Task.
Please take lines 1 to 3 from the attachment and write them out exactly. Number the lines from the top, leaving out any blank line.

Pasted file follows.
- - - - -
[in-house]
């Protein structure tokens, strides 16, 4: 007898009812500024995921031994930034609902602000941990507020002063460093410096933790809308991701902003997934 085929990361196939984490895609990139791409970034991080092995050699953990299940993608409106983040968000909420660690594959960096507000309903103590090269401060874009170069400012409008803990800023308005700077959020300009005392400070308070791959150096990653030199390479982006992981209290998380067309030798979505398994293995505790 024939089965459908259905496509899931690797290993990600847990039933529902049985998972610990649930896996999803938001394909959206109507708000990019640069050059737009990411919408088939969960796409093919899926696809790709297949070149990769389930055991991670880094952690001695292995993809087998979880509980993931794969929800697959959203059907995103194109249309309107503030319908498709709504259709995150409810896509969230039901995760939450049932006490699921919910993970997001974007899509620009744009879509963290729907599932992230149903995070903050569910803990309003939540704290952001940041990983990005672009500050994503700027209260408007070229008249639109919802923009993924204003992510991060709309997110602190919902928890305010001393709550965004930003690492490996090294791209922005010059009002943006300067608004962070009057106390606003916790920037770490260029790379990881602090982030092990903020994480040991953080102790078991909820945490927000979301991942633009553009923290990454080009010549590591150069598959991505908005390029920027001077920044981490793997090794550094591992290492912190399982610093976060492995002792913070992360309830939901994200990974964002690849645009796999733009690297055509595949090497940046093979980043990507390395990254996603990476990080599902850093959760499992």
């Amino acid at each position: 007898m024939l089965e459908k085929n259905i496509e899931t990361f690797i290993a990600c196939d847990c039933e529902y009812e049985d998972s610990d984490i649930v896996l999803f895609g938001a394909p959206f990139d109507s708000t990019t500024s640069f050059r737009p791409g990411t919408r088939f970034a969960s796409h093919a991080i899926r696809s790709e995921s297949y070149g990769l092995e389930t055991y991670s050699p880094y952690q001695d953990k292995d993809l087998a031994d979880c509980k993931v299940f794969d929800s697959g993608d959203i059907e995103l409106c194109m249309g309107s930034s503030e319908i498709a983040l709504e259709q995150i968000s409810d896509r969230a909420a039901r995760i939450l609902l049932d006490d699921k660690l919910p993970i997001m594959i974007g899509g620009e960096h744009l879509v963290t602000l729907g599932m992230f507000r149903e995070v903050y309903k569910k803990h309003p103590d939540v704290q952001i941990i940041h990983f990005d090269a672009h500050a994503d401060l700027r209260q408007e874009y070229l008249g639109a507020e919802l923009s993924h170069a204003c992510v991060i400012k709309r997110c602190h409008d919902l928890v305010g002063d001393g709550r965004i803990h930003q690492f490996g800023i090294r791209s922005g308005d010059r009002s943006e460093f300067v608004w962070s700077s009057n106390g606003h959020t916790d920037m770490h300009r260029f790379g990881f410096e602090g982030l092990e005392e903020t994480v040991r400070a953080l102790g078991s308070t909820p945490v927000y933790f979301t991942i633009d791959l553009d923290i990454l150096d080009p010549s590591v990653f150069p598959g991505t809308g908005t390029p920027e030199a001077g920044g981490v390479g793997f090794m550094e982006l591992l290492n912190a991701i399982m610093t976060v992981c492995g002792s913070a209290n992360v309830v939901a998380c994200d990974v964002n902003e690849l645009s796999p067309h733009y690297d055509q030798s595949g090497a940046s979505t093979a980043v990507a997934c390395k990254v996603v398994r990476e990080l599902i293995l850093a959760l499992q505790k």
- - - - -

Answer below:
[in-house]
């Protein structure tokens, strides 16, 4: 007898009812500024995921031994930034609902602000941990507020002063460093410096933790809308991701902003997934 085929990361196939984490895609990139791409970034991080092995050699953990299940993608409106983040968000909420660690594959960096507000309903103590090269401060874009170069400012409008803990800023308005700077959020300009005392400070308070791959150096990653030199390479982006992981209290998380067309030798979505398994293995505790 024939089965459908259905496509899931690797290993990600847990039933529902049985998972610990649930896996999803938001394909959206109507708000990019640069050059737009990411919408088939969960796409093919899926696809790709297949070149990769389930055991991670880094952690001695292995993809087998979880509980993931794969929800697959959203059907995103194109249309309107503030319908498709709504259709995150409810896509969230039901995760939450049932006490699921919910993970997001974007899509620009744009879509963290729907599932992230149903995070903050569910803990309003939540704290952001940041990983990005672009500050994503700027209260408007070229008249639109919802923009993924204003992510991060709309997110602190919902928890305010001393709550965004930003690492490996090294791209922005010059009002943006300067608004962070009057106390606003916790920037770490260029790379990881602090982030092990903020994480040991953080102790078991909820945490927000979301991942633009553009923290990454080009010549590591150069598959991505908005390029920027001077920044981490793997090794550094591992290492912190399982610093976060492995002792913070992360309830939901994200990974964002690849645009796999733009690297055509595949090497940046093979980043990507390395990254996603990476990080599902850093959760499992």
């Amino acid at each position: 007898m024939l089965e459908k085929n259905i496509e899931t990361f690797i290993a990600c196939d847990c039933e529902y009812e049985d998972s610990d984490i649930v896996l999803f895609g938001a394909p959206f990139d109507s708000t990019t500024s640069f050059r737009p791409g990411t919408r088939f970034a969960s796409h093919a991080i899926r696809s790709e995921s297949y070149g990769l092995e389930t055991y991670s050699p880094y952690q001695d953990k292995d993809l087998a031994d979880c509980k993931v299940f794969d929800s697959g993608d959203i059907e995103l409106c194109m249309g309107s930034s503030e319908i498709a983040l709504e259709q995150i968000s409810d896509r969230a909420a039901r995760i939450l609902l049932d006490d699921k660690l919910p993970i997001m594959i974007g899509g620009e960096h744009l879509v963290t602000l729907g599932m992230f507000r149903e995070v903050y309903k569910k803990h309003p103590d939540v704290q952001i941990i940041h990983f990005d090269a672009h500050a994503d401060l700027r209260q408007e874009y070229l008249g639109a507020e919802l923009s993924h170069a204003c992510v991060i400012k709309r997110c602190h409008d919902l928890v305010g002063d001393g709550r965004i803990h930003q690492f490996g800023i090294r791209s922005g308005d010059r009002s943006e460093f300067v608004w962070s700077s009057n106390g606003h959020t916790d920037m770490h300009r260029f790379g990881f410096e602090g982030l092990e005392e903020t994480v040991r400070a953080l102790g078991s308070t909820p945490v927000y933790f979301t991942i633009d791959l553009d923290i990454l150096d080009p010549s590591v990653f150069p598959g991505t809308g908005t390029p920027e030199a001077g920044g981490v390479g793997f090794m550094e982006l591992l290492n912190a991701i399982m610093t976060v992981c492995g002792s913070a209290n992360v309830v939901a998380c994200d990974v964002n902003e690849l645009s796999p067309h733009y690297d055509q030798s595949g090497a940046s979505t093979a980043v990507a997934c390395k990254v996603v398994r990476e990080l599902i293995l850093a959760l499992q505790k």